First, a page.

“But Pastor, if I give them what I have, then I may not have enough left when I need it for myself.” Friend, it’s not what you keep in the barn that multiplies — it’s what you sow that multiplies. God says, “Give and it shall be given you.” He took the resources God gave him, and he used it for those who were hurting. No money? You can give love, or help. For those who are ill, homebound, single moms — do some yard work, help them with housework or grocery shopping; service their car; rotate their tires. Be a good role model for a child. Be a tutor. Take a small boy fishing. Visit an elderly shut-in. retired executive, businessman — you can give wisdom. Live next door to a newlywed couple? They don’t even know how to set up a budget. Do someone’s income taxes for them. There is so much we have to give to others. Barney means “Son of Encouragement — Son of Refreshment.” When people are around you, are they refreshed?


Three years had passed since Saul’s conversion. Nobody knew where he had gone. The Church had heard rumors he was saved, but had vanished. They had enjoyed a rest from persecution. Now Saul was back. Worse yet, back in Jerusalem. Worse still, he was seeking to join the fellowship of the church. Everyone was frightened. He was a member of the Jewish Sanhedrin — they didn’t trust him. “. . . but Barnabas took him. . .” (Acts 9:26-27). Barnabas moved in to this lonely man; he reached out and took him in.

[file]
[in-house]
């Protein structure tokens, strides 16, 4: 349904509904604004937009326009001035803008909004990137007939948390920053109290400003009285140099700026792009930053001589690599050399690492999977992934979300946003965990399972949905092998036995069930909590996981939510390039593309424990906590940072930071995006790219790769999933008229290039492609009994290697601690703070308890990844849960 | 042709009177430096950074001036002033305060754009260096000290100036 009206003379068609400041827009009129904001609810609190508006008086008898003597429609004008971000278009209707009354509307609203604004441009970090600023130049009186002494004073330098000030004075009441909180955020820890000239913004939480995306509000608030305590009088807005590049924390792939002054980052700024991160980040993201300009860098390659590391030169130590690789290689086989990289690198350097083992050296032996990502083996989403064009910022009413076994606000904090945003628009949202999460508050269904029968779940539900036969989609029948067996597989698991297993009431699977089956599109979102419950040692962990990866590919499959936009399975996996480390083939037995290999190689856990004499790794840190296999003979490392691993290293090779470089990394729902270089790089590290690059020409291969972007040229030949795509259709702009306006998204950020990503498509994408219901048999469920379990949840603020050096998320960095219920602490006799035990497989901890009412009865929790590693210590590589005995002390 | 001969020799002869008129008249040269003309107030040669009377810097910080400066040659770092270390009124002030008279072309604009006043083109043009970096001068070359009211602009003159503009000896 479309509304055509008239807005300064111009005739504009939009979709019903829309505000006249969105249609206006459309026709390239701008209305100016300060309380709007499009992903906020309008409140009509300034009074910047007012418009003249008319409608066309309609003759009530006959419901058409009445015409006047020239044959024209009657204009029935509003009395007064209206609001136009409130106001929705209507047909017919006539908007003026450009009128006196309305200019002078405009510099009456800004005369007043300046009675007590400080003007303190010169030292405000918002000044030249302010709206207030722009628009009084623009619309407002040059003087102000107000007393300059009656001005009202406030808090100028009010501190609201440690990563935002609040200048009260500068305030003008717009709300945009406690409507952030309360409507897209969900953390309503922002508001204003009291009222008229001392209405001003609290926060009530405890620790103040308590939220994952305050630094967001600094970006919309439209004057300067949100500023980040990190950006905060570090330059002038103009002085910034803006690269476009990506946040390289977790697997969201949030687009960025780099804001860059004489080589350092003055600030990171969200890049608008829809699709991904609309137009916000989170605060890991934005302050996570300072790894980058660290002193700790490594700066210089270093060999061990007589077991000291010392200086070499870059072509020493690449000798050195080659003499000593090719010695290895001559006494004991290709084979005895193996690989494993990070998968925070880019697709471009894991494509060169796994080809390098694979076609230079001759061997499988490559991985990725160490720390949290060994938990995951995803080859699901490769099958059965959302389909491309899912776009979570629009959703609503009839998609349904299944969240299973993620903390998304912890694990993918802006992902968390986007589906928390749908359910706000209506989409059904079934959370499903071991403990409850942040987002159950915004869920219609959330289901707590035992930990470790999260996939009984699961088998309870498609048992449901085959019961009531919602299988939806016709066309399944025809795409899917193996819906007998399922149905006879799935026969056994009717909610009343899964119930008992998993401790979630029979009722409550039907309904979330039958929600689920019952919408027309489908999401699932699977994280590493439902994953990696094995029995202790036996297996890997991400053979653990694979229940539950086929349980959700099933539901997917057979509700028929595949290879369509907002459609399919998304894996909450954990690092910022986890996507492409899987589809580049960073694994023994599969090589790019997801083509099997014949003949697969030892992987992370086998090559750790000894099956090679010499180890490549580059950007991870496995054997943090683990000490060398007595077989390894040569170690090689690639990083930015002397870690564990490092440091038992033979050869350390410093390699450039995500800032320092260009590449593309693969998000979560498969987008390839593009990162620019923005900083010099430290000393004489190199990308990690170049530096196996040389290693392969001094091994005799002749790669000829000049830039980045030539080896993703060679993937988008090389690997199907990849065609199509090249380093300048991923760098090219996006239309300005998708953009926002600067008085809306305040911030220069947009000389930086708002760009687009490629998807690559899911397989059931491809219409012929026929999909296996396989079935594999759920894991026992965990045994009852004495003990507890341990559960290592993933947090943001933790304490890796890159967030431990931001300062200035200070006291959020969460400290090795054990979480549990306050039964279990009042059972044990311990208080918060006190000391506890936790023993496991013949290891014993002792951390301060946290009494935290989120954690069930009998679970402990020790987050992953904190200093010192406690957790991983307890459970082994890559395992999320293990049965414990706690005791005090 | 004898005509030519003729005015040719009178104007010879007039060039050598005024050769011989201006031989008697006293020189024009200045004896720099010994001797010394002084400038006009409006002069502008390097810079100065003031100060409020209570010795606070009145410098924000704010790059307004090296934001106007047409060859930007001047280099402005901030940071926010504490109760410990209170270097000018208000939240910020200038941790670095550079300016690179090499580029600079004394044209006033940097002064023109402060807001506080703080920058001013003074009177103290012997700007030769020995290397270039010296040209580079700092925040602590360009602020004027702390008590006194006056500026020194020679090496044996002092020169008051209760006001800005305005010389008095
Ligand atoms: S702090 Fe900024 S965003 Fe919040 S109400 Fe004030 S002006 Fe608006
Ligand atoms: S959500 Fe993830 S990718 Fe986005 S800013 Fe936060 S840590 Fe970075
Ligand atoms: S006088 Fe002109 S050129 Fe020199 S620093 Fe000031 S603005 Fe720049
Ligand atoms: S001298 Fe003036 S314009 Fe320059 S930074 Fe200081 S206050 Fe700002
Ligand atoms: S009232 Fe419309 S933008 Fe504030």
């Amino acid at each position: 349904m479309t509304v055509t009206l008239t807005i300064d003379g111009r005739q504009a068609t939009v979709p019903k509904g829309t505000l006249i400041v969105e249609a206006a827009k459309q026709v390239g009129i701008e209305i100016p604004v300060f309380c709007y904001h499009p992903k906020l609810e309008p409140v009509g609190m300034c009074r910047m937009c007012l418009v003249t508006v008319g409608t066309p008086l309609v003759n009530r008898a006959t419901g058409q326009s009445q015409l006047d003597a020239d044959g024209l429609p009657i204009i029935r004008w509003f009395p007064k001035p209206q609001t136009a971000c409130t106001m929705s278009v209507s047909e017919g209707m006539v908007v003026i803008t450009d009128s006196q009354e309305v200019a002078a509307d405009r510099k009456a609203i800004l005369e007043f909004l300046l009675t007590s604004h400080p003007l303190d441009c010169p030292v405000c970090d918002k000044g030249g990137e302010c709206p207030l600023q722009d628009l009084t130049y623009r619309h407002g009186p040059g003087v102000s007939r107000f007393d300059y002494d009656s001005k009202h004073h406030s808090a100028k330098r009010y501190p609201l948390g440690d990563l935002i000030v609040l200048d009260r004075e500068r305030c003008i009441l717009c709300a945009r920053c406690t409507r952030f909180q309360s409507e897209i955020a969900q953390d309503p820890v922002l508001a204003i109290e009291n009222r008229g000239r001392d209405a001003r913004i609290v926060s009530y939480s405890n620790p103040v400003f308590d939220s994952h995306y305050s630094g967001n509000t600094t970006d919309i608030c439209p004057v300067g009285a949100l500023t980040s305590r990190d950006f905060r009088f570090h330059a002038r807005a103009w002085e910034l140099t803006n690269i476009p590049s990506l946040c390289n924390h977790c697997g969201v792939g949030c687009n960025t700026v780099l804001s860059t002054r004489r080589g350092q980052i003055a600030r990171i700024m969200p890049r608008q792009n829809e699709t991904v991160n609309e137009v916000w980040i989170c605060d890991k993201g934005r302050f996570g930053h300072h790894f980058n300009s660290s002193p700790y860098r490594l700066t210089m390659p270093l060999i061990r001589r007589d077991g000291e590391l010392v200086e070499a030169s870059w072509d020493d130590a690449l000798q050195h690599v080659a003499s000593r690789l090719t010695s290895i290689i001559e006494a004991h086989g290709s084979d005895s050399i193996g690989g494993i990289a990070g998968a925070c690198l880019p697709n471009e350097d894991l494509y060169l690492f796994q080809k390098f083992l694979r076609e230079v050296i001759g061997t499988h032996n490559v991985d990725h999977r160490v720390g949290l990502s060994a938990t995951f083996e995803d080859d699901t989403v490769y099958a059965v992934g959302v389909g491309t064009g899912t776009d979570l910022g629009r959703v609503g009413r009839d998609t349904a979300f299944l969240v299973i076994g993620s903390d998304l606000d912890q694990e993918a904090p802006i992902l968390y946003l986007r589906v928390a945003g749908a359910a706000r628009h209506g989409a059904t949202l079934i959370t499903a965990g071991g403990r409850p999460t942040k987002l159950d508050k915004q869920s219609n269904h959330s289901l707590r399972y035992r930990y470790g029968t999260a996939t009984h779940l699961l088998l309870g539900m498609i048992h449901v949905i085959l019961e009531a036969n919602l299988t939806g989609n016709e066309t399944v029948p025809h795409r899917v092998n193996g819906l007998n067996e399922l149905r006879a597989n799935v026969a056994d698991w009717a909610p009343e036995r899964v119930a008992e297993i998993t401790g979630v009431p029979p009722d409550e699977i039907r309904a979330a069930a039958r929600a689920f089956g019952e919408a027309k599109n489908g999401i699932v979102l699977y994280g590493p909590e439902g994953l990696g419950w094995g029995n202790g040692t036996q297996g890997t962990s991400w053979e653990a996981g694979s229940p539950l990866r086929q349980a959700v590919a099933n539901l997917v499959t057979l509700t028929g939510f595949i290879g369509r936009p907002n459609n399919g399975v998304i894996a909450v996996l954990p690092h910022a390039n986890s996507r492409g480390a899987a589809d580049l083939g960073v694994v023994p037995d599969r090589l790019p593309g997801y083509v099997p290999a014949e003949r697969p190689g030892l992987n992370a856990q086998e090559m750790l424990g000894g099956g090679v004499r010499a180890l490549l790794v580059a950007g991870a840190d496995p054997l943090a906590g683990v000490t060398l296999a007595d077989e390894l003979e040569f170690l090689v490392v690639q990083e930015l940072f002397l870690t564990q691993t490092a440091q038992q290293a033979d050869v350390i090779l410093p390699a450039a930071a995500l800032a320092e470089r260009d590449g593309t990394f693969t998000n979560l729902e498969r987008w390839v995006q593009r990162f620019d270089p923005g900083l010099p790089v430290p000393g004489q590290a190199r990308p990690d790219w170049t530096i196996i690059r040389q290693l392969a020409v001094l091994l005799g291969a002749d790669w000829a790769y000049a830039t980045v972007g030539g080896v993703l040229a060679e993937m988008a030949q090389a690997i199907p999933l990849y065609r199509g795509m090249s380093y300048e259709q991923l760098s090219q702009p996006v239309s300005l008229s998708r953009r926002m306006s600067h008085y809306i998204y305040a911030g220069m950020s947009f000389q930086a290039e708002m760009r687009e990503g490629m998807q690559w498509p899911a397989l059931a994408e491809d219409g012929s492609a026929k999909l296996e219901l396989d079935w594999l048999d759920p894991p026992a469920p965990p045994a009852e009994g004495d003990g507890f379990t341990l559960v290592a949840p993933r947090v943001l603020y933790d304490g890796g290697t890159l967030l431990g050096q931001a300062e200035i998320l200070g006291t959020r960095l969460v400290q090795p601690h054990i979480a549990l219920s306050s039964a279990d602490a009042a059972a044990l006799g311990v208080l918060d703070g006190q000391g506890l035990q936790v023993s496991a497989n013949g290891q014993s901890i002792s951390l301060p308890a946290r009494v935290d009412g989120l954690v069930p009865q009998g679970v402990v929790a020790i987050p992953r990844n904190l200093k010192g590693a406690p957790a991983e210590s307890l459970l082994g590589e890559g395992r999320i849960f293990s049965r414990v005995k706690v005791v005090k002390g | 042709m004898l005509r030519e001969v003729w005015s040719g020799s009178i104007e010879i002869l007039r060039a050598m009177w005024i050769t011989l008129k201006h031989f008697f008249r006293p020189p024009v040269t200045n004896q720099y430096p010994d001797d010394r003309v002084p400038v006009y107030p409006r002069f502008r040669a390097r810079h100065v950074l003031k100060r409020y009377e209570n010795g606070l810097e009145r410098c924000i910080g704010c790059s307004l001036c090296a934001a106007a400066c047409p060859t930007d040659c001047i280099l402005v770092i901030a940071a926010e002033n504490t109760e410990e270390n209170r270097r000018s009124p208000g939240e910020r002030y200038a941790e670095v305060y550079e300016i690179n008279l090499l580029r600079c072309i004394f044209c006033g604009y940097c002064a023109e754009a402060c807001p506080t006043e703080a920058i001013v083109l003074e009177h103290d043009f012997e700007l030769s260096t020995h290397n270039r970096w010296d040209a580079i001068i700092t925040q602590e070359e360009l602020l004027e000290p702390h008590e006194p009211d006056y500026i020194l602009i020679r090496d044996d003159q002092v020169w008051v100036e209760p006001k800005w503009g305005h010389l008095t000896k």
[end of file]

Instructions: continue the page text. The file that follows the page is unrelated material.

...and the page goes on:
There are lonely people who desperately need your love — who desperately need you to include them. That new convert has lost most of his former friends. A friend is someone who comes in when everyone else has gone out. We need to be careful. A Bible fellowship or house group can become a “Sacred Society for Snubbing Sinners.”

A psychiatrist said: “70% of today’s population suffers from chronic loneliness.” The Apostle Paul never forgot what Barnabas did for him. Paul knew what it was like to be received because he knew what it was like to be rejected. He wrote “Wherefore receive you one another, as Christ also received us, to the glory of God” (Romans 15:7). Barnabas was a load-lifter. A Friend-finder.

Do you have a sacrificial friend (not based on cost)?

A selfless friend (not based on condition)?

A steadfast friend (not based on comfort)?

Mentors lift the lonely and misunderstood just as Barnabas sponsored Paul.